Good Money After Bad: America's Failed Policy in Lebanon | Opinion

Since 2006, successive U.S. administrations have squandered more than $2 billion in taxpayer dollars by sending it to the Lebanese Armed Forces (LAF), and have justified this to Americans by touting supposed victories against ISIS and Al Qaeda. While taxpayers from Boston to Birmingham have had their hard-earned American money sent to Beirut, Lebanon has become an Iranian client state via the Islamic Republic's terrorist proxy, Hezbollah.

It's time to be honest about Lebanon and end the policy of throwing good money after bad. Lebanon is failing and the LAF is compromised. The U.S. must pull back.

Today, Hezbollah controls the government, has built infrastructure among innocent civilians for the purpose of attacking Israel and maintains stockpiles of over 100,000 missiles. And yet not one dollar of the billions that have poured into Lebanon has been used to help disarm Hezbollah or roll back its malign influence. There is no doubt that in 2020, Hezbollah and its Iranian sponsors are the dominant force in Lebanon, and that the country is in an economic death spiral.

Sadly, one must come to the grim conclusion that the United States has, for years, propped up a military that essentially acts as a Hezbollah auxiliary.

Lebanese President and former head of the LAF General Michael Aoun has been described as a "staunch Hezbollah ally." Additionally, the current head of the LAF, General Joseph Aoun (no relation) is believed to have extensively coordinated with Hezbollah in the past, and continues to make threats against Israel. Hezbollah leader Hassan Nasrallah has not been shy either, describing the LAF as both a "partner" and a "pillar." And after the most recent tensions on the Lebanese-Israeli border, current Lebanese MP and former Foreign Minister Gebran Bassil stated, "we support Hezbollah in its confrontation with the Israeli enemy."

There are those who believe that walking away from the LAF would be a victory for Russia, but the reality is that Russia has already ingrained itself with the powers that be. At this point, current U.S. policy toward Lebanon is enabling an Iranian-backed and Russian-allied government, military and terrorist organization.

Russia has said very plainly that it views Hezbollah as a legitimate force. While Moscow is comfortable with terrorist allies, coordinating on strategy in Syria and bolstering Hezbollah's capabilities by creating joint operation rooms and providing the training and know-how of a first-tier fighting force, the U.S. is not. And we certainly shouldn't be footing even part of the bill.

Demonstrators in Beirut
Demonstrators in Beirut JOSEPH EID/AFP via Getty Images

In Israel, which faces a continued and direct threat from Hezbollah's unchecked armories, security officials have in recent years raised red flags about the level of coordination they see between the LAF and Hezbollah. Israel has made clear that it will not allow Iran and Hezbollah to develop an arsenal of precision-guided missiles (PGMs) within striking distance of its cities, as Hezbollah has repeatedly threatened to do in recent months.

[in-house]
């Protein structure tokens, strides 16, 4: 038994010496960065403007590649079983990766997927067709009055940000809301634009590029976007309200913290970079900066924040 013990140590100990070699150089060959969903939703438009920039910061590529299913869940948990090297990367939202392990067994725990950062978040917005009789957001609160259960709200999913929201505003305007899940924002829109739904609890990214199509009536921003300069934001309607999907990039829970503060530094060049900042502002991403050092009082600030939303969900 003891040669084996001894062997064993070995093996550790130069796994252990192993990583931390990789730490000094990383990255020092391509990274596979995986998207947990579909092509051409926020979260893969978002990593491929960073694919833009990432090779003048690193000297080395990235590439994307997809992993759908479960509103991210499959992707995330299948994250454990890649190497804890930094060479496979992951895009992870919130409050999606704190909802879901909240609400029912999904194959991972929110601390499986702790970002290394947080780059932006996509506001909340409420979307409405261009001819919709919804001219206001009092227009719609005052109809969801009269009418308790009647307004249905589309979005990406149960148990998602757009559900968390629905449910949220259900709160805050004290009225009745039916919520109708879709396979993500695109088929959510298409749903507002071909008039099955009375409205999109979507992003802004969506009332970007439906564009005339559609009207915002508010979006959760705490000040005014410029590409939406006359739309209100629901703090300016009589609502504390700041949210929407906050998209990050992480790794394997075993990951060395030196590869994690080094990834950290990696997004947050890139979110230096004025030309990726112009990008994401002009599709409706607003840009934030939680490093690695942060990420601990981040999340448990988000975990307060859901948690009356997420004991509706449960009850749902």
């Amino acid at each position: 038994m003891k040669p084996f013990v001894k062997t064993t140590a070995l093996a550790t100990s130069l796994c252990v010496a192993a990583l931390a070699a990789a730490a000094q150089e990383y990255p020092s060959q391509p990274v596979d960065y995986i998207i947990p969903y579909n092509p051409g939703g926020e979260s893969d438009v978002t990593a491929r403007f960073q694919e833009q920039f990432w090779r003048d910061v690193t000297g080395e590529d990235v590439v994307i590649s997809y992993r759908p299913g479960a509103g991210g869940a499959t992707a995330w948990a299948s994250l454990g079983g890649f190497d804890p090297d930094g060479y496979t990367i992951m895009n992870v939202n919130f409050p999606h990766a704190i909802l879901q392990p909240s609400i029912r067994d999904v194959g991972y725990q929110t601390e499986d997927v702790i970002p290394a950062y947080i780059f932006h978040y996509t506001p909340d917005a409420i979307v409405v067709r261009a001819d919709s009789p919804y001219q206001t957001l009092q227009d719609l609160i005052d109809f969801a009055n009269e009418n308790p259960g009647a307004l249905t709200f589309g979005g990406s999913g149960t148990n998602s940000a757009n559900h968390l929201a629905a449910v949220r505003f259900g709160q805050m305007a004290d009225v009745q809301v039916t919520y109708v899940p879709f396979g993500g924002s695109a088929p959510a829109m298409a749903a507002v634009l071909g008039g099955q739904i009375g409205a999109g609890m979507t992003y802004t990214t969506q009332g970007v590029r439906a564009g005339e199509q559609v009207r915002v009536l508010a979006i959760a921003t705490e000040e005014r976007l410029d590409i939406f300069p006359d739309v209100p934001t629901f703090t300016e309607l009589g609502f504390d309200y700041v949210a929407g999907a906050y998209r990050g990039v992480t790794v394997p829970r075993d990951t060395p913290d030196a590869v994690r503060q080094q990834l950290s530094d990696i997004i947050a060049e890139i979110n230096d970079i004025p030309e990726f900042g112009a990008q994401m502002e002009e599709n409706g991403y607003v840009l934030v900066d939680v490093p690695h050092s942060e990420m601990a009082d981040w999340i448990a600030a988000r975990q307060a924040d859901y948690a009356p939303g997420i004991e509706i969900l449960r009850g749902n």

Back in Washington, some in Congress have tried to leverage our assistance to counter Hezbollah and gain greater oversight. Others in the legislative and executive branches have made it an entrenched interest to propagate the status quo. To date, the latter forces have been winning.

A report from the Department of Defense on Hezbollah's influence over the LAF was required by the FY 2020 National Defense Authorization Act to be submitted to Congress in late June. It has yet to arrive. And just last week, House Republicans attempted to amend the FY 2021 state/foreign operations appropriations bill to push the LAF to take on Hezbollah, address the PGM crisis in Lebanon and respect human rights. All of these efforts were rebuffed by House Democrats.

Worst yet is the drastic watering down of the Countering Hezbollah in Lebanon Military Act of 2019, by House Foreign Affairs Committee leadership, of the bill's language conditioning 20 percent of the aid to the LAF on its rolling back of Hezbollah's influence and fulfilling "its obligation to disarm Hezbollah pursuant to U.N. Security Council Resolution 1701."

Instead, the bill asks for yet another report and another strategy for the completely failed United Nations Interim Force in Lebanon, a 10,000-member international force that merely does its utmost to document Iranian imports.

The United States can no longer afford to finance Hezbollah's auxiliary force just because bureaucratic momentum at the Pentagon, State Department or some quarters of Congress would prefer the status quo. The status quo has failed—and American policy and funding should reflect an approach that squarely addresses the Hezbollah cancer. The Trump administration should start by indefinitely suspending assistance to Hezbollah-controlled Lebanon.

Boris Zilberman is the director of public policy and strategy at the Christians United for Israel Action Fund.

The views expressed in this article are the writer's own.